Prehistoric waters held all kinds of fascinating creatures, including ancient sharks. These sharks typically lived for millions of years, but changes in habitat, lack of prey, and other evolutionary factors made it impossible for them to stick around until today.
We mostly discover these extinct sharks through their teeth, which they grew in large numbers throughout their lives and which hold up better to time than the cartilage throughout the rest of their bodies.
Sharks as a species are still going strong, though, and they remain one of the oldest creatures on earth!
Unfortunately, overfishing has endangered over one third of today’s sharks—so the fight isn’t over yet. We need to help to reduce overfishing and climate change before it’s too late, so that many more sharks aren’t added to this list of 11 types of sharks that went extinct.
Read on for the top facts about the most interesting extinct sharks.
Megalodon is the largest shark that ever existed. It measured 49-59 feet (15-18 meters) in length, which scientists have judged by the size of its massive teeth.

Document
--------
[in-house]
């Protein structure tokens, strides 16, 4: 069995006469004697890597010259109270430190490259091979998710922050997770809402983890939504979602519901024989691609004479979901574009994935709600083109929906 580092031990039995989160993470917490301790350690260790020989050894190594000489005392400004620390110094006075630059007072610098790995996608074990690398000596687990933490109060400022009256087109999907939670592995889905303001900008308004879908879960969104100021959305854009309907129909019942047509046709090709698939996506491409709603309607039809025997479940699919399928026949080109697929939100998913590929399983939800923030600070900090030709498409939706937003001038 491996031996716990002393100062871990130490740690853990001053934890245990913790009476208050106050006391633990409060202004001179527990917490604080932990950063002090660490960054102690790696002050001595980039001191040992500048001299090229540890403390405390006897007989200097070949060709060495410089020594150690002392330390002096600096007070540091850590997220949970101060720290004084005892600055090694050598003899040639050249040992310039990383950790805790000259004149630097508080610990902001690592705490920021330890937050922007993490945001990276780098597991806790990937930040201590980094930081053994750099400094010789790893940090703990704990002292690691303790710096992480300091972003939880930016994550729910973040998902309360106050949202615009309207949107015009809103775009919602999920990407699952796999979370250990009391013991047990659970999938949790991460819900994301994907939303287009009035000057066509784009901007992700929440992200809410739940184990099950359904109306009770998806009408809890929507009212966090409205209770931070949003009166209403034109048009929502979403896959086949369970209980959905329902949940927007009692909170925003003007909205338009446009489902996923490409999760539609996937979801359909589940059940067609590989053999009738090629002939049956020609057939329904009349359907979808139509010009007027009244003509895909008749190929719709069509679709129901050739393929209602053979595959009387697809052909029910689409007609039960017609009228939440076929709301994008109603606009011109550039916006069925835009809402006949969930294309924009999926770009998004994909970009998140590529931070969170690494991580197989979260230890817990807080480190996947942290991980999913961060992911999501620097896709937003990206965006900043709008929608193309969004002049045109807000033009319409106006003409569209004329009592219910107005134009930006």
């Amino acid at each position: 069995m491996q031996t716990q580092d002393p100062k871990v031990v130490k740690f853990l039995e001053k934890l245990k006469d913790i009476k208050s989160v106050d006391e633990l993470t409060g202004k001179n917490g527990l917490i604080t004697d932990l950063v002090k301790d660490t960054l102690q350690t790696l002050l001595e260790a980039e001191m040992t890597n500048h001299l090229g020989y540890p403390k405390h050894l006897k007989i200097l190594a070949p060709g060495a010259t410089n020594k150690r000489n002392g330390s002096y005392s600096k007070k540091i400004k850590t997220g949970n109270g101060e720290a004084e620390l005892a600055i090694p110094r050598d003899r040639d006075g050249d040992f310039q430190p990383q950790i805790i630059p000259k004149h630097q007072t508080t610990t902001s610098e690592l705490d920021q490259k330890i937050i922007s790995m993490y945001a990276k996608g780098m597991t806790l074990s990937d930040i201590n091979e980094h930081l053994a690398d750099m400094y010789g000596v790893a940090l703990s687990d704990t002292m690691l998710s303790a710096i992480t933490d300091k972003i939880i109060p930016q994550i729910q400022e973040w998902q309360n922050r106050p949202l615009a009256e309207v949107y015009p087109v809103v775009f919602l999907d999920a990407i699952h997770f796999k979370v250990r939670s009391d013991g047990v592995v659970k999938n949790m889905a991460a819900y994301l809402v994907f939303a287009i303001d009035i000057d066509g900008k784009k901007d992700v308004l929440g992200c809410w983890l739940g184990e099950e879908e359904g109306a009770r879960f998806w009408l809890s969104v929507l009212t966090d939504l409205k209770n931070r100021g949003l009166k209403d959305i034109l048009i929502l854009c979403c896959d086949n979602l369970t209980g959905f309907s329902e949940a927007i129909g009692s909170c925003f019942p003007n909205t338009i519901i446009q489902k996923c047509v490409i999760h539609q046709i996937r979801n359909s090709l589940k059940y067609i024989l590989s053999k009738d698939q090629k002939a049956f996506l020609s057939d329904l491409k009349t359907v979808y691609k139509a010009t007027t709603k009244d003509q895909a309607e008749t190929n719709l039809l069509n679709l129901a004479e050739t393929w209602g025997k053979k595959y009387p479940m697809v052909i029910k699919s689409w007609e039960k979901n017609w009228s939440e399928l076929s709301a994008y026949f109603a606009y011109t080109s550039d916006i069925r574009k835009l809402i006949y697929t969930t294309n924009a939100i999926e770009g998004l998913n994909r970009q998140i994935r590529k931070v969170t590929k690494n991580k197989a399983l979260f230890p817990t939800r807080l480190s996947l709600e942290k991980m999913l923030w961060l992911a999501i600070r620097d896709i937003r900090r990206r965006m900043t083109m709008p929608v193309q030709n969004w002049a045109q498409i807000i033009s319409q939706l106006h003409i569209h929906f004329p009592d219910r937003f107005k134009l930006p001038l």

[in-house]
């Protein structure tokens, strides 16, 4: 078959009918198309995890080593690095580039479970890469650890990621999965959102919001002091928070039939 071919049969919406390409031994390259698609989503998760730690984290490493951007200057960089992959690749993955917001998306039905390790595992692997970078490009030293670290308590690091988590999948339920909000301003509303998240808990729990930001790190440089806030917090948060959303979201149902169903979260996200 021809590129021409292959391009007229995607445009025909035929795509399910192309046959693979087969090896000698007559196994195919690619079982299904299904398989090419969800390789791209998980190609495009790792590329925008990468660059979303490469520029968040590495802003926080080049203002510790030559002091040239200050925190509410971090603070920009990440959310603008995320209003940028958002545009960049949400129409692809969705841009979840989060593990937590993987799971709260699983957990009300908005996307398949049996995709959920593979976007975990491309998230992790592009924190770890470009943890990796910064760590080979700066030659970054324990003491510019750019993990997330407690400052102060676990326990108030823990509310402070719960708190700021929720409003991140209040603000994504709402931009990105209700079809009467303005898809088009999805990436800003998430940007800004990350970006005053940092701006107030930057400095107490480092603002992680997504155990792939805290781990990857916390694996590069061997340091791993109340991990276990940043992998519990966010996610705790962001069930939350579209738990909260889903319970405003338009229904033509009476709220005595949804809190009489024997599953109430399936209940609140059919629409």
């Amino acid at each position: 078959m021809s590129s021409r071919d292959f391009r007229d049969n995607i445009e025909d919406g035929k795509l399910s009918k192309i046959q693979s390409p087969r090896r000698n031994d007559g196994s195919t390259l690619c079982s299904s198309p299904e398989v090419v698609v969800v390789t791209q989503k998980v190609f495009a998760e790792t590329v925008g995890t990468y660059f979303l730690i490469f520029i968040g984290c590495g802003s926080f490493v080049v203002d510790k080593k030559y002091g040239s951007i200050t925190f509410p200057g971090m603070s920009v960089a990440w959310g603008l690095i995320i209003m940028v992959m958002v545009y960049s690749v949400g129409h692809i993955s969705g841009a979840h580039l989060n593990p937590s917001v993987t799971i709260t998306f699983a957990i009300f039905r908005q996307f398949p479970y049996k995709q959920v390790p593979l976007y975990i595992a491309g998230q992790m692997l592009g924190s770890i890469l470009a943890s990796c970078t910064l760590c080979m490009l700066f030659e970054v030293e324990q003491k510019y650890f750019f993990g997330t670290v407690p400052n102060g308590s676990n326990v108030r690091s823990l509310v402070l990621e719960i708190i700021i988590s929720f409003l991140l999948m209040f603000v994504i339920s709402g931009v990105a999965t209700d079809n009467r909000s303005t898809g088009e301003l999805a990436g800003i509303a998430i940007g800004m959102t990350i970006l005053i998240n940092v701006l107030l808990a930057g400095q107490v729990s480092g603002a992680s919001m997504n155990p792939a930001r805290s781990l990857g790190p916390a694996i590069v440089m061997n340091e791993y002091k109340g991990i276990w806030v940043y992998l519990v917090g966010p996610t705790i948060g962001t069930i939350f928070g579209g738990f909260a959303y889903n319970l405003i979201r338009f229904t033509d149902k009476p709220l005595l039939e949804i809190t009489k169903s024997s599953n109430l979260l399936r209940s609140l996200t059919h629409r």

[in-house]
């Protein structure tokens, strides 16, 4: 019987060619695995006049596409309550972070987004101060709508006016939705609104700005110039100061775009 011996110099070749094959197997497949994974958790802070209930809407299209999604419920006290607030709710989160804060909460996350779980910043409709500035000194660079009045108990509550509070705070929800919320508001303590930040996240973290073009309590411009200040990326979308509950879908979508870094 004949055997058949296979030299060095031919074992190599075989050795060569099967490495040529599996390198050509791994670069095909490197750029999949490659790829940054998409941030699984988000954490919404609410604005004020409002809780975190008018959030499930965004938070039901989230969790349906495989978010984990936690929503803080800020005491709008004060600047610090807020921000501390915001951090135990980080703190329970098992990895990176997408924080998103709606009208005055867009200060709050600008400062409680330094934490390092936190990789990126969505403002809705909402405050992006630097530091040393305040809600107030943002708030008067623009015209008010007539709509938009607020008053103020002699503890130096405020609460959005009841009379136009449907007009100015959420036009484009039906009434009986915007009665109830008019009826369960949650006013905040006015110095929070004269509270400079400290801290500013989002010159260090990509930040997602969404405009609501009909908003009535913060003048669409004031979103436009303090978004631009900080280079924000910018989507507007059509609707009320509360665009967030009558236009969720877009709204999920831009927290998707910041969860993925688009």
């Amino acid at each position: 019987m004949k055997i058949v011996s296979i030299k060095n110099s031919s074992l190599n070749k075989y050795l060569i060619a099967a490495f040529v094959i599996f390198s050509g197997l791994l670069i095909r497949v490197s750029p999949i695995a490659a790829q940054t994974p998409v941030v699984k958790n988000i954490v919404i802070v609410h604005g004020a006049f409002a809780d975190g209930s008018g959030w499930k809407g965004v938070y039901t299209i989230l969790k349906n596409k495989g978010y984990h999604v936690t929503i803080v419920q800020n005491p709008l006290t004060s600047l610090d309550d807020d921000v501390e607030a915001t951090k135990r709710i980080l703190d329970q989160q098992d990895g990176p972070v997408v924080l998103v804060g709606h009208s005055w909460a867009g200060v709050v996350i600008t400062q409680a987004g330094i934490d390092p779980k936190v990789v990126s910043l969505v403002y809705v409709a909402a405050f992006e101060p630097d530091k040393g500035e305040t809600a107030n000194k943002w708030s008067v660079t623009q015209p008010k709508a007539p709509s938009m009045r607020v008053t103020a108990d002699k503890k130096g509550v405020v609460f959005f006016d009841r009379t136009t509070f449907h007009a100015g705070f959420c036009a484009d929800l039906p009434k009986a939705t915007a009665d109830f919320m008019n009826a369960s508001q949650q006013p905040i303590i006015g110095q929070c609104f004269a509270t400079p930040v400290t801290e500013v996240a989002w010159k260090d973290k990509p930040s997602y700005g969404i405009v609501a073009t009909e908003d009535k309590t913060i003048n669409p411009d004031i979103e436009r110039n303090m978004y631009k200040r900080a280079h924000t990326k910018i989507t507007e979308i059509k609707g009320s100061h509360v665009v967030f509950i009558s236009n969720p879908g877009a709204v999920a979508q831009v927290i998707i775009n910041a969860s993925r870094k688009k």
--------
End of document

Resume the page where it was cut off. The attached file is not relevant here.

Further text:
Megalodon translates directly translates to “large tooth,” and these teeth have helped researchers learn a lot about the animal, from its size to what it ate. An entire Megalodon skeleton has never been found preserved.
The species survived for over 16 million years and went extinct around 2.6 million years ago. They thrived around the world during their prime, and their teeth have been found on nearly every continent! (Antarctica being the exception.)
We don’t know for sure what killed off the Megalodon all those years ago, but it was likely the cooling of the planet. These sharks lived in warm waters, and the ocean cooling would have led to a reduction in its habitat and prey.